I have ventured outside today,
Outside of my new cave of wonders
Of safety of now familiar smells
Which I have painstakingly applied
During the last shower.
Perhaps sitting out here
Cross legged and bare shod,
Out here in the breeze and thick air
Will be the bravest thing I do today.
For me that is good—
Perhaps not enough, but still good.

This is a place where you
Can take off your shoes and
Wear the same thing every day
Not bothering to brush your frizzy hair.
For me that is good—
And more than enough.

The call to prayer has cradled
Me twice today, and although
My ear cannot recognize the vers,
It makes me feel as if I were back in Morocco.
I tell myself: these are the streets
Of Marrakech and Chefchouen—
Sans all the blue.
My body stops pulsing so much
After I tell myself this,
Because I’ve been here before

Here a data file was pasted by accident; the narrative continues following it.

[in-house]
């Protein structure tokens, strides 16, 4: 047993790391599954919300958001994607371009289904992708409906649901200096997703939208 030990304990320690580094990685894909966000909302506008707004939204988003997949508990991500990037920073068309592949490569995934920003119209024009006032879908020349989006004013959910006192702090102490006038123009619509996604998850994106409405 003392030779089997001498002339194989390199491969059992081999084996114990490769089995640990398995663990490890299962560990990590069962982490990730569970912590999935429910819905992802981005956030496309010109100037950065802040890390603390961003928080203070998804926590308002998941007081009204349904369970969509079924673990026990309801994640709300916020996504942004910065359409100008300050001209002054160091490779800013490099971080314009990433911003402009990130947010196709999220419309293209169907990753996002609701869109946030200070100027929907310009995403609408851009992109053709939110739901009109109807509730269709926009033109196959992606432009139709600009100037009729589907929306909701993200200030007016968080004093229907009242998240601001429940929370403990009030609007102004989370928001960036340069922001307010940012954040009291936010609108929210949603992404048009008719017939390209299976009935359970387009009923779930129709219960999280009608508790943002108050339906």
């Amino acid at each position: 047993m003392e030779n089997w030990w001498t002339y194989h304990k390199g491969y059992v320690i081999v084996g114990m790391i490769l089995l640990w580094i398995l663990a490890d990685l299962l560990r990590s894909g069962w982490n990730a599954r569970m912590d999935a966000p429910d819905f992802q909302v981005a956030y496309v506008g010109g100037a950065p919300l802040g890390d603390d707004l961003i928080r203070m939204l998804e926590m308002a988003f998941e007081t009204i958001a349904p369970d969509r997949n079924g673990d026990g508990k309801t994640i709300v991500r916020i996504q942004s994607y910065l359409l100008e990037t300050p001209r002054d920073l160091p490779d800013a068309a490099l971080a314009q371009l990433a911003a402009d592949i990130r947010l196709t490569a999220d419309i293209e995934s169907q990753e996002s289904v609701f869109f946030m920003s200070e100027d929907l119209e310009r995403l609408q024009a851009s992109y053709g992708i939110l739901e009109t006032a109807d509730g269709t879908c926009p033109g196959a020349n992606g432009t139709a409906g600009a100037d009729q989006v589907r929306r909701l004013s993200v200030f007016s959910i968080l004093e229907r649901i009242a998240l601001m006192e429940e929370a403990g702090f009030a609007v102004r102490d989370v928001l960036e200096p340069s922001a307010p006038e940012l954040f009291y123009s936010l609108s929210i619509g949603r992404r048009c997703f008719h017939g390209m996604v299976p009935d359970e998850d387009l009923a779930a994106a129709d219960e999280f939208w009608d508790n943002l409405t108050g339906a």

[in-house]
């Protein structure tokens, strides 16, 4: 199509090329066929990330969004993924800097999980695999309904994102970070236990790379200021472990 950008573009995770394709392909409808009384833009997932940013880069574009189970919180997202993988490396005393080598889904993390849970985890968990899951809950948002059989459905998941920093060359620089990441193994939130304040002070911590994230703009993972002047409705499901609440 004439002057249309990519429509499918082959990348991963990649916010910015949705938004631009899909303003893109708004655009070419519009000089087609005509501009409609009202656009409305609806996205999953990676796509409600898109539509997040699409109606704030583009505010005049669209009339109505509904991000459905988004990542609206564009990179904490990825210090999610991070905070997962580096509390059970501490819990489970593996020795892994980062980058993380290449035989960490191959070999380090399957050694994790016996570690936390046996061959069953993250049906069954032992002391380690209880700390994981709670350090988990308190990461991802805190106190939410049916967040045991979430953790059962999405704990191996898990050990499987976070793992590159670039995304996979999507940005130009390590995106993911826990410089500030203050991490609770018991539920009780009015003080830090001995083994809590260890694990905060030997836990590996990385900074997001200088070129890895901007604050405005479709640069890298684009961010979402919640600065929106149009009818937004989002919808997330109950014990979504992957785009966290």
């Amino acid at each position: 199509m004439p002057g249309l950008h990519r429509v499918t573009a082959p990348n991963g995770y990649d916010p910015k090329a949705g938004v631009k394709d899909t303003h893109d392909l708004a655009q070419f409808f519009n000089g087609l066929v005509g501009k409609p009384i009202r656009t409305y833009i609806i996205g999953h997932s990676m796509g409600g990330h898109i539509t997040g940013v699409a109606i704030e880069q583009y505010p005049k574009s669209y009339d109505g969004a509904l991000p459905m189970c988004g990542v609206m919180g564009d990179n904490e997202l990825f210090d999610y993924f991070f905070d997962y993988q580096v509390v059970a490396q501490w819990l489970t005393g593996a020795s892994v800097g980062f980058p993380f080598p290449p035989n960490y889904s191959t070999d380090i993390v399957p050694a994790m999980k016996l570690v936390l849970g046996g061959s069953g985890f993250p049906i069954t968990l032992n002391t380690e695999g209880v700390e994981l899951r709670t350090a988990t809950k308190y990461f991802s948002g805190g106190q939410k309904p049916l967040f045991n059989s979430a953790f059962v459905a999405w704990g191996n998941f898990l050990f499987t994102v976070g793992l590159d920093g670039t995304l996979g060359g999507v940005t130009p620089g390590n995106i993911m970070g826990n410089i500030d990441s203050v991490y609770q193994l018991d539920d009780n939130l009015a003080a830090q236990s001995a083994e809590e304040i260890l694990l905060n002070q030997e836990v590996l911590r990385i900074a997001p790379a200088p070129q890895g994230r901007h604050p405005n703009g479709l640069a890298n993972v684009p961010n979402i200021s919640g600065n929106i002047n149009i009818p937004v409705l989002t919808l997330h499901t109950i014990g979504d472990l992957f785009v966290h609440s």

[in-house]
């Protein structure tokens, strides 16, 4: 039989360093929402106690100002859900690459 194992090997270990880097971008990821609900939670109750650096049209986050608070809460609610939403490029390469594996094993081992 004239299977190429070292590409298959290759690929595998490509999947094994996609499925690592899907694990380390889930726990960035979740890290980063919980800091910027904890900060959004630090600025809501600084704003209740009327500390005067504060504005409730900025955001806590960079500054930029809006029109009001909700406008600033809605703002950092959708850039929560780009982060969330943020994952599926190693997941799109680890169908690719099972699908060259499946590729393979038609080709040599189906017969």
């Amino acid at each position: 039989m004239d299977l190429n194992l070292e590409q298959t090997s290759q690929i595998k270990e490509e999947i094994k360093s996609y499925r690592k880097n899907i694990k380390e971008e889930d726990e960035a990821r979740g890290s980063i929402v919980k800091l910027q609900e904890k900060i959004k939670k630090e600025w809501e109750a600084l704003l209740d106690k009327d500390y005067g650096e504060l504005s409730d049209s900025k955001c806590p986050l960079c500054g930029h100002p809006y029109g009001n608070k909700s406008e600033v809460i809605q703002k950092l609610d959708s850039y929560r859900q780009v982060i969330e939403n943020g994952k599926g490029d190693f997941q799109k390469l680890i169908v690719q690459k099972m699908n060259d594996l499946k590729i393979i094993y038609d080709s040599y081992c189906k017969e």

So of course I’ll survive.

Around me the geckos dart
And the frogs sweep each other off their
Squishy little feet
Dancing around the lilied pond.
The mosquitos are not strangers
To my sticky skin,
And for some reason
This does not bother me,
We seem to become friends
As I sweep my hands over my legs
And disrupt their perch.

The air has grown so thick
That my hair is an ocean
Rippling and twisting and dancing
Garnering the breeze to free itself
From the dampness of my forehead.
In the distance, past the glowing mosque
I see the dance of lightning and the lullaby of thunder
And I know that soon
The patter of raindrops will be heard
On the clay rooftop above me.

But here I am safe and secure and sound,
Rested and hydrated and fed.
My room which is locked smells like
Lavender and jazz
And I have met no one and nothing
But tan smiles and rooster calls.
Today I am brave
And tomorrow I will be brave
And for the rest of the month and the one after that
I will be brave.
My reality is but
My perception of what is real
And today I am brave.

The reader brings his or her own experience to the poem and creates meaning. Here is my experience.

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